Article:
May 7, 2017

You might think that your oral health and the health of the rest of your body have very little to do with each other. When an individual is diagnosed with gum disease, it is very unlikely that his or her first thoughts are of the potential for diabetes or heart disease. However, recent research indicates that the health of a person’s teeth and gums and his or her overall health may have a closer connection than originally thought. Many diseases of the body seem to share a close link with gum disease or other oral health problems. These are some of the common diseases that may have a link to oral health.


Both Type 1 and Type 2 diabetes seem to have a close link to gum disease. This makes sense, as both gum disease and diabetes can be caused or aggravated by eating too many sugary foods and by smoking. Diabetes also creates other risk factors for gum disease, including an excessively dry mouth and ulcers on the gums.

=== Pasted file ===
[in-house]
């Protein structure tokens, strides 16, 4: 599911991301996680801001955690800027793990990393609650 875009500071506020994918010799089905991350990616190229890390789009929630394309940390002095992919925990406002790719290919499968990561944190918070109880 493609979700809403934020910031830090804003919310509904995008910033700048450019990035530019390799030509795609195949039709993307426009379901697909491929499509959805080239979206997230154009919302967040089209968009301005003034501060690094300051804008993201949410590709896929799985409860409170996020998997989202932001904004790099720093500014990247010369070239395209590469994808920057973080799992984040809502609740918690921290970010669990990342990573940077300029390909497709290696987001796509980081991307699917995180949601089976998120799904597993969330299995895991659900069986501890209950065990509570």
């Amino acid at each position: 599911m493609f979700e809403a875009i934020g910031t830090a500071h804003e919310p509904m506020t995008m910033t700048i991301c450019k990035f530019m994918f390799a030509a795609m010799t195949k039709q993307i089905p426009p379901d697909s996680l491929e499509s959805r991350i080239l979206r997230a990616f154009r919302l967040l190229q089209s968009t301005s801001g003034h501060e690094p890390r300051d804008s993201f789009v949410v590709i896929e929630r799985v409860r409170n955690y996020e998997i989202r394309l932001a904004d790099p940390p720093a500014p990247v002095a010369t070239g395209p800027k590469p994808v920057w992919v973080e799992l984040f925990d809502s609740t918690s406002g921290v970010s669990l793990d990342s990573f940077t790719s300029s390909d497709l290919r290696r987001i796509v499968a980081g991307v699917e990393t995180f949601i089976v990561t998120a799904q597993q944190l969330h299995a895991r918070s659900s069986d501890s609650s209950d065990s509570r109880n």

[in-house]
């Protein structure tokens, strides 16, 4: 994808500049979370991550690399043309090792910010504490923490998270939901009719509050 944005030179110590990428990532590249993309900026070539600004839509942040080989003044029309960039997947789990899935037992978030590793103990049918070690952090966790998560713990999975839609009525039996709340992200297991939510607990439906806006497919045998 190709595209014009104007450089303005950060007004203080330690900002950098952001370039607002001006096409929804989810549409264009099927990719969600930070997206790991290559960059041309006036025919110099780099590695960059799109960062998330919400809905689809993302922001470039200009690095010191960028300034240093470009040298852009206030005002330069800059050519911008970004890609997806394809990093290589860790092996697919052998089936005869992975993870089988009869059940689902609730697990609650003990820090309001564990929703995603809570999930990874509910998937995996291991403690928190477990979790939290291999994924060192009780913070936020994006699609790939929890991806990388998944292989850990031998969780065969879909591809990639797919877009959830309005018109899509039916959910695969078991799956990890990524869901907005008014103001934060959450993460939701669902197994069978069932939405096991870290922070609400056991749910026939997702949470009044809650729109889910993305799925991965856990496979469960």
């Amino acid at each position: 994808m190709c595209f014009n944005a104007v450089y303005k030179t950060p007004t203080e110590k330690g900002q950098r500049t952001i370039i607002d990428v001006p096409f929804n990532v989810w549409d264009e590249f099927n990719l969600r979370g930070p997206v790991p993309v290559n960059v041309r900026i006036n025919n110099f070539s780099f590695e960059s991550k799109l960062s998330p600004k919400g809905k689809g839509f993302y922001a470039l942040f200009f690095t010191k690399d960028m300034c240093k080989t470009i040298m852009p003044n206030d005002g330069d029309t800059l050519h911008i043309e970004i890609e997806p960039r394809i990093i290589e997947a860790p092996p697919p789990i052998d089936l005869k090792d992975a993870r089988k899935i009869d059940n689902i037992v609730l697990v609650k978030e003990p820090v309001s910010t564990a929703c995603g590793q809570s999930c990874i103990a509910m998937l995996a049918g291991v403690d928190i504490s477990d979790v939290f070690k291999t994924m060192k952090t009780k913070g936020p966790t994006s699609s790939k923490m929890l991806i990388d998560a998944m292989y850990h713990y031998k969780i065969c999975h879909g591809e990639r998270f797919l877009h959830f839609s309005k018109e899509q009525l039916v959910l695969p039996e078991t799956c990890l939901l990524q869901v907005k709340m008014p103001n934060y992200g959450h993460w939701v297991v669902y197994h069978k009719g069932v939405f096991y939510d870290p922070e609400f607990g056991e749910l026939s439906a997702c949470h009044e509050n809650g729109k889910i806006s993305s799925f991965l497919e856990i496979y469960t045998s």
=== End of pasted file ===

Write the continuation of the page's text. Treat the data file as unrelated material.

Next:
Individuals who have suffered a stroke in Oklahoma City, OK may have special oral health needs as they recover. If the stroke has caused paralysis on one side of the body, the patient may have difficulty keeping up with brushing and flossing. Numbness caused by the stroke can prevent the patient from feeling pain from a decaying tooth or other other oral health problem, delaying treatment for the issue.

Heart Disease

Perhaps most interesting – and frightening – is the link between gum disease and heart disease. There is evidence to show that bacteria that originates in the mouth can enter the bloodstream through weakened or bleeding gums and ultimately find its way to the heart. This can cause new heart problems or exacerbate existing ones.

If you are visiting or live in the Oklahoma City, OK area and want to find out more about how to maintain good overall oral health, or feel you may need periodontal services for gum disease, schedule an appointment with Dr. Van Horn at Southern Smiles OKC.



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